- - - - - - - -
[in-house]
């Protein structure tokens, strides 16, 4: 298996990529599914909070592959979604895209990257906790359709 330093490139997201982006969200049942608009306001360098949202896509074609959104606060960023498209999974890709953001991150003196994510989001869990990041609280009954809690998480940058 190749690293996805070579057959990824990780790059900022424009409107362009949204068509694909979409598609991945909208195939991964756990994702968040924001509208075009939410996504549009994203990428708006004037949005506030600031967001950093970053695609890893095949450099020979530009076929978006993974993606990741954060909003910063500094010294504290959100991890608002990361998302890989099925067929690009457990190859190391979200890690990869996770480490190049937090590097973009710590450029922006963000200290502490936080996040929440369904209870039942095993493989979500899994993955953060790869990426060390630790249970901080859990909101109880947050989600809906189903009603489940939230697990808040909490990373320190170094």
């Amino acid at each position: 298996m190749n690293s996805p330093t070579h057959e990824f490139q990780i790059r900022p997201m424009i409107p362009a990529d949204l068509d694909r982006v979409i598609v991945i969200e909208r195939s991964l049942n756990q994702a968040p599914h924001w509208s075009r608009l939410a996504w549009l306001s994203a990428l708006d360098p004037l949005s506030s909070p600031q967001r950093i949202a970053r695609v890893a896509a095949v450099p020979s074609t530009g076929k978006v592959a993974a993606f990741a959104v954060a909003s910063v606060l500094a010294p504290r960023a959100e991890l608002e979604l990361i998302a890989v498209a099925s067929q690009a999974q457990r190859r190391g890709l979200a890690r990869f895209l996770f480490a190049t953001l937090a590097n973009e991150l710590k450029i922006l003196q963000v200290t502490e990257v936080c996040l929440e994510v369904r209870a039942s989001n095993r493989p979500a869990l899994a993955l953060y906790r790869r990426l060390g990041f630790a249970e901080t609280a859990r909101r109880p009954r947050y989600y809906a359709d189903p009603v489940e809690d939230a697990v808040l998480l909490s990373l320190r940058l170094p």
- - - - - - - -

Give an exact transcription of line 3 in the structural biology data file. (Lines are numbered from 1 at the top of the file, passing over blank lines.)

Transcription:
């Amino acid at each position: 298996m190749n690293s996805p330093t070579h057959e990824f490139q990780i790059r900022p997201m424009i409107p362009a990529d949204l068509d694909r982006v979409i598609v991945i969200e909208r195939s991964l049942n756990q994702a968040p599914h924001w509208s075009r608009l939410a996504w549009l306001s994203a990428l708006d360098p004037l949005s506030s909070p600031q967001r950093i949202a970053r695609v890893a896509a095949v450099p020979s074609t530009g076929k978006v592959a993974a993606f990741a959104v954060a909003s910063v606060l500094a010294p504290r960023a959100e991890l608002e979604l990361i998302a890989v498209a099925s067929q690009a999974q457990r190859r190391g890709l979200a890690r990869f895209l996770f480490a190049t953001l937090a590097n973009e991150l710590k450029i922006l003196q963000v200290t502490e990257v936080c996040l929440e994510v369904r209870a039942s989001n095993r493989p979500a869990l899994a993955l953060y906790r790869r990426l060390g990041f630790a249970e901080t609280a859990r909101r109880p009954r947050y989600y809906a359709d189903p009603v489940e809690d939230a697990v808040l998480l909490s990373l320190r940058l170094p």